Seoul is leading the world in transforming the economy. It has recently made a ground breaking change to designated itself a Sharing City, according to Cat Johnson (2014) on Shareable. The city’s government has embraced what is known as the “sharing economy” by working with both private companies and NGOs to integrate sharing into the workings of the city’s economy. Cat Johnson explains that the early results of this project, launched just a year ago, have been very encouraging.
Seoul has faced challenges. It is considered to be a very modern city, but it has grown at a phenomenal rate. However, the city has been plagued with issues like air pollution and high unemployment as a result of the economic mindset. Johnson argues that there is a consumption mindset, and people had been purchasing things rather than sharing them, common place in a consumption society. In fact she states that:
“This consumption mindset has led 49 percent of households into debt and created a massive waste management challenge as nearly 9,000 tons of trash is generated by Seoul every day”.
However, these have not been the only challenges, and Johnson explains that social issues have also risen. One real problem is that people have become more isolated. There are more elderly people living along. The suicide rate is also reported by Johnson to have risen from 1,376 to 2,391 in just ten years. This is the highest rate of suicide per capita among OECD countries, and in addition to this South Koreans work the second longest hours among these countries and have one of the lowest happiness scores (Johnson, 2014). All of this has driven the urge to recreate the city based on new principles. The city has excellent infrastructure and WiFi. It is all of this that the city’s government is now starting to leverage to further its Sharing City ideals.
Goals of the project are to connect people to share services and redevelop community spirit and trust. There is also a goal of reducing the massive volume of rubbish and reduce consumption. Some of the changes have been simplistic but somewhat profound in nature nonetheless. For example, since 60% of the population of the city lives in apartments, Johnson reports that this fact has been leveraged to create small lending libraries in these apartment buildings. So far 32 such apartment building lending libraries have been created. Of course, this also helps to spark the local community and build a sense of trust, since people go to the libraries and they become known as “social hubs”.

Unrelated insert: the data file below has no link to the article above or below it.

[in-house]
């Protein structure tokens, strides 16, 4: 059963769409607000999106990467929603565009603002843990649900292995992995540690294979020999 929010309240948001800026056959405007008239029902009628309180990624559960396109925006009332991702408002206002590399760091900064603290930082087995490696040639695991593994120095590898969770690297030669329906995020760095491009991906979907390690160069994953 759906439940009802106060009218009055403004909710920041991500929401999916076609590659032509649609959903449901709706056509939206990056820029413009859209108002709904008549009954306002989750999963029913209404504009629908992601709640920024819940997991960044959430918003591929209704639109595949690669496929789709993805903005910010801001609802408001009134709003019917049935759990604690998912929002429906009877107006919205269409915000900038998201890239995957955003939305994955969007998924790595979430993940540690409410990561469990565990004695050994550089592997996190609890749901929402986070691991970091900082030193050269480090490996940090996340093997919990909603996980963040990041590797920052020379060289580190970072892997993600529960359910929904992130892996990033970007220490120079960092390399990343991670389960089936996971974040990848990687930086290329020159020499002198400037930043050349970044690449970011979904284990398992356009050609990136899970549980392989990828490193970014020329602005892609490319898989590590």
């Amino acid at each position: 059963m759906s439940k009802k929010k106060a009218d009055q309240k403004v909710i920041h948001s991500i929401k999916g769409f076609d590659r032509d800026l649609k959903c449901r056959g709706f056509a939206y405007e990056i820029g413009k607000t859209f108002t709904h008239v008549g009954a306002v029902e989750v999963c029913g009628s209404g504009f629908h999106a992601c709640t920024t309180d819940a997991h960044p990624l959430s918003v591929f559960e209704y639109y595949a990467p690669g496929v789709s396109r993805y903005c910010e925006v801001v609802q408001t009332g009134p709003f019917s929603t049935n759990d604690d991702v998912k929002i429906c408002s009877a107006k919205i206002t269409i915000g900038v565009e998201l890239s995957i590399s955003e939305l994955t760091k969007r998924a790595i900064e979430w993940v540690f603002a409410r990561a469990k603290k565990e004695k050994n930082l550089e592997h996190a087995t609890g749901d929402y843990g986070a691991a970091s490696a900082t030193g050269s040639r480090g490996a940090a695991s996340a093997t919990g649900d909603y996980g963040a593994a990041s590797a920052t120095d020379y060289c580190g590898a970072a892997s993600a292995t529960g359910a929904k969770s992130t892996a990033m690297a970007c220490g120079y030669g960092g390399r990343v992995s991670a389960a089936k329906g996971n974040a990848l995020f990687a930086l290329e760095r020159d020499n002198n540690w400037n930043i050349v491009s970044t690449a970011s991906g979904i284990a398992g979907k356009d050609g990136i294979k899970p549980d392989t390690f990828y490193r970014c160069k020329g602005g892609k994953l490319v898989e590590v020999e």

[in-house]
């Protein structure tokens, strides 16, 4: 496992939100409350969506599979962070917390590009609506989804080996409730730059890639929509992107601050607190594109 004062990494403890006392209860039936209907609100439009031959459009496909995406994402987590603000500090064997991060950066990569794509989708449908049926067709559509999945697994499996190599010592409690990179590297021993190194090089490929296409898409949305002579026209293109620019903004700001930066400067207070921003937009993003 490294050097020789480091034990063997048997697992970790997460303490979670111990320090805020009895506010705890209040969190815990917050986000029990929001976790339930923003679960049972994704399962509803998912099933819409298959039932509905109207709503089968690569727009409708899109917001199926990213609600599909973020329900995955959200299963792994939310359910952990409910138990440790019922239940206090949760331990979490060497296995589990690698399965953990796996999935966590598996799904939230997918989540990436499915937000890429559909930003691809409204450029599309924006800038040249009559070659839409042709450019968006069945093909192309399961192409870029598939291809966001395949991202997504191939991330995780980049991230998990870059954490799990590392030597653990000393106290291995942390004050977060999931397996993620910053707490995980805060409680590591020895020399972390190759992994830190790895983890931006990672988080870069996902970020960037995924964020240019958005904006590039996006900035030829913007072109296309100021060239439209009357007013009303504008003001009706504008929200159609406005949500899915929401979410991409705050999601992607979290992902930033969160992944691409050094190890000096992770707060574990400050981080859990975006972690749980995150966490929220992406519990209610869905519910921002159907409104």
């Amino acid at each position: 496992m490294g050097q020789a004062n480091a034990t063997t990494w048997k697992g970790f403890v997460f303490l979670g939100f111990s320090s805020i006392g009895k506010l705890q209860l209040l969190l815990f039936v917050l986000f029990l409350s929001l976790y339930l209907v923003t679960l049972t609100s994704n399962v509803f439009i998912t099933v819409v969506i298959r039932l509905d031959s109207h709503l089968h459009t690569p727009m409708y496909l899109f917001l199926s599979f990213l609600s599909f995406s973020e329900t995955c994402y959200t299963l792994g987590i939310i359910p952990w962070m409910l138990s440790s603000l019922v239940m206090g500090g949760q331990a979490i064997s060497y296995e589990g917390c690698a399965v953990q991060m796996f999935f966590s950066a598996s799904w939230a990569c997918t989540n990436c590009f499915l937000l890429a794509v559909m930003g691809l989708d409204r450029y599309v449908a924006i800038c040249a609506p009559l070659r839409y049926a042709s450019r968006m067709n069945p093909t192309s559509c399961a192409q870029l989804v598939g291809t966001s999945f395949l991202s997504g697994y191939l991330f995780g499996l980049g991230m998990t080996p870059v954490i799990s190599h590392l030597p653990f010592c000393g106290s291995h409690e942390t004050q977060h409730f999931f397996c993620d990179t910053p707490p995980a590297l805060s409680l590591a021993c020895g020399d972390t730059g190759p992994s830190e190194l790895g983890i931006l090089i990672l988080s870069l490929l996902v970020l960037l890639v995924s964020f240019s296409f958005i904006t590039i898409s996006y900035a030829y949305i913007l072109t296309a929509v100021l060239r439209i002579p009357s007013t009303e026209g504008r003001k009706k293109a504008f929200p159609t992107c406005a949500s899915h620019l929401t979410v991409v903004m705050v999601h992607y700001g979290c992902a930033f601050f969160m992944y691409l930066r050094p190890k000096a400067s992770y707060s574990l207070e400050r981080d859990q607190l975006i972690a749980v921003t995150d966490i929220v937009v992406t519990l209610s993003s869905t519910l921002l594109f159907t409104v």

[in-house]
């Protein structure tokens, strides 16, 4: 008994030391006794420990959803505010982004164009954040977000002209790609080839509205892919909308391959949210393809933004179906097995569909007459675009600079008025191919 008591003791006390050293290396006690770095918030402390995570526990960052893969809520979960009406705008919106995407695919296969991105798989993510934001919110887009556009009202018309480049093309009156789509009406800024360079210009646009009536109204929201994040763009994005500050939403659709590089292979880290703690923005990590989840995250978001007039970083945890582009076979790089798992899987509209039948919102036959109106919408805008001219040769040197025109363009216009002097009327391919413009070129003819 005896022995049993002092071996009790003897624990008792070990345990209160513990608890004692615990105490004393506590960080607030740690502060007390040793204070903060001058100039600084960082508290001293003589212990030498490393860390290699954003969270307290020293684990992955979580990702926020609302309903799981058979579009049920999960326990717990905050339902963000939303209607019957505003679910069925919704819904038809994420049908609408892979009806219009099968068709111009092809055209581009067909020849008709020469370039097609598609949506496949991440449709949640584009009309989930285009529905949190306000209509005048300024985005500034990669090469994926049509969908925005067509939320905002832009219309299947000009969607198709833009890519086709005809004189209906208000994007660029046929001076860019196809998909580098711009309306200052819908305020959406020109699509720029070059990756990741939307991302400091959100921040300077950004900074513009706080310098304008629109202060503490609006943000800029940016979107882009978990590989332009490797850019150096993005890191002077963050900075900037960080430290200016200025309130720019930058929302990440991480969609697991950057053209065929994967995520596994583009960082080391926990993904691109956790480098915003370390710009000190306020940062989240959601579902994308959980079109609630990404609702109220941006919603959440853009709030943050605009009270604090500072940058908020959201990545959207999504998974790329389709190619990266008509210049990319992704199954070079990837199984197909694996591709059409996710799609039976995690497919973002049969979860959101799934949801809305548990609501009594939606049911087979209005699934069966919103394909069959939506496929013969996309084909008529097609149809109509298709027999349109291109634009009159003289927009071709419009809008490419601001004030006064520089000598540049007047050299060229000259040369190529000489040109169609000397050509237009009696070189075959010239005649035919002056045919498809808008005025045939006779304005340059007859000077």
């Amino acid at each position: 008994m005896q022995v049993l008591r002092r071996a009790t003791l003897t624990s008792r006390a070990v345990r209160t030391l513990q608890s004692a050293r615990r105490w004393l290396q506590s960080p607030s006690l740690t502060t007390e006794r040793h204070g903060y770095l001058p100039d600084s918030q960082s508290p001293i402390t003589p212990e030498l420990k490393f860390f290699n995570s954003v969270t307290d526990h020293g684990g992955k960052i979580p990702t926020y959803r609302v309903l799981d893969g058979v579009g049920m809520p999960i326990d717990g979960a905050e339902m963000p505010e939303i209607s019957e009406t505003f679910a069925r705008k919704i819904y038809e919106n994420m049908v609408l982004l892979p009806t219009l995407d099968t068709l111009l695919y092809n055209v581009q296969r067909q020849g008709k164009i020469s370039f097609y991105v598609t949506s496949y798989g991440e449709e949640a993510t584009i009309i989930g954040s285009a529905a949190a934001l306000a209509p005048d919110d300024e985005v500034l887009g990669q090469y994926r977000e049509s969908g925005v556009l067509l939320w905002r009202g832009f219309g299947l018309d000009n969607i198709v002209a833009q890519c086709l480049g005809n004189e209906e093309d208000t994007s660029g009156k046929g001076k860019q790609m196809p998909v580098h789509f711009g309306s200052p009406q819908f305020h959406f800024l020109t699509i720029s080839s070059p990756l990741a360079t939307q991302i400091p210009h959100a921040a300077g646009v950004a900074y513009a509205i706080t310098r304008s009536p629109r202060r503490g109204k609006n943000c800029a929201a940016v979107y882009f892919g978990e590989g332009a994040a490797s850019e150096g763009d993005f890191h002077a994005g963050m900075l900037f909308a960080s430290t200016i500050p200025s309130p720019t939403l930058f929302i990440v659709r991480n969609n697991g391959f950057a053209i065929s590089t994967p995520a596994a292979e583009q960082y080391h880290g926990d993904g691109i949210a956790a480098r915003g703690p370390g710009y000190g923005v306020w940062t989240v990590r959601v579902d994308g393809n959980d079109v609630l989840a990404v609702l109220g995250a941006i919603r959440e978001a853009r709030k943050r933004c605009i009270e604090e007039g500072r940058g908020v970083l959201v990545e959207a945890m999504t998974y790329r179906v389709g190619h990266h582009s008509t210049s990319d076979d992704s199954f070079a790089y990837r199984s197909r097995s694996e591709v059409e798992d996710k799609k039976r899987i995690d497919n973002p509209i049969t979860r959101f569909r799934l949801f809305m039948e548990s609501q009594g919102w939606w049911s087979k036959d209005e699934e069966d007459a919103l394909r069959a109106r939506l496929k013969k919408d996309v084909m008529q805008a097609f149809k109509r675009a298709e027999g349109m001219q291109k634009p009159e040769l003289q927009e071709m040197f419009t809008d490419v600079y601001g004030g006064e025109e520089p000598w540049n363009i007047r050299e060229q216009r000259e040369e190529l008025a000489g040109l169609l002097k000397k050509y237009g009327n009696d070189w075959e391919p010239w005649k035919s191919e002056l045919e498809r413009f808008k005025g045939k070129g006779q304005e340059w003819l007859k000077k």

Apartment buildings have not just created lending libraries. There have also been other developments such as the sharing of gardens and common tools warehouses. Communities are being encouraged to organize community activities through applying for grants and subsidies. All of this is designed to rebuild damaged communities and get them back on their feet. Another venture of the Sharing City is to provide official support for tech start-ups as well as other organisations that seek to increase sharing in the city (Johnson, 2014). All of this has been achieved and is continuing to be accomplished by a creative approach to the private-public partnership model.
Some of what has been achieved may be considered to be quite remarkable. For example, public buildings are now being used during their idle hours. In total 779 public buildings have been used more than 22,000 times by people in Seoul. Also, 20 teams were selected for a Youth Business Startup Incubation programme. Sharehub has also been set up to help people to find ways to share with one another. Financial support has offered $450,000 to 27 sharing organisations. Johnson explains that the beneficiaries have included shared parking lots, homestays, children’s clothing exchanges and home sharing in a similar way to how Airbnb works.
Sharing has extended to many different facets of life. For example, public WiFi has been established at 1,992 access points, and car sharing is now somewhat common place, with 1,000 cars being shared 282,000 times in total. Johnson also explains that there is a Seoul Photo Bank that has been created, to which 250,000 photos have been uploaded that can be used for different purposes.
The amazing results of this approach have been fascinating. It is intriguing to see what will happen next.
Paula Newton is a business writer, editor and management consultant with extensive experience writing and consulting for both start-ups and long established companies. She has ten years management and leadership experience gained at BSkyB in London and Viva Travel Guides in Quito, Ecuador, giving her a depth of insight into innovation in international business. With an MBA from the University of Hull and many years of experience running her own business consultancy, Paula’s background allows her to connect with a diverse range of clients, including cutting edge technology and web-based start-ups but also multinationals in need of assistance. Paula has played a defining role in shaping organizational strategy for a wide range of different organizations, including for-profit, NGOs and charities. Paula has also served on the Board of Directors for the South American Explorers Club in Quito, Ecuador.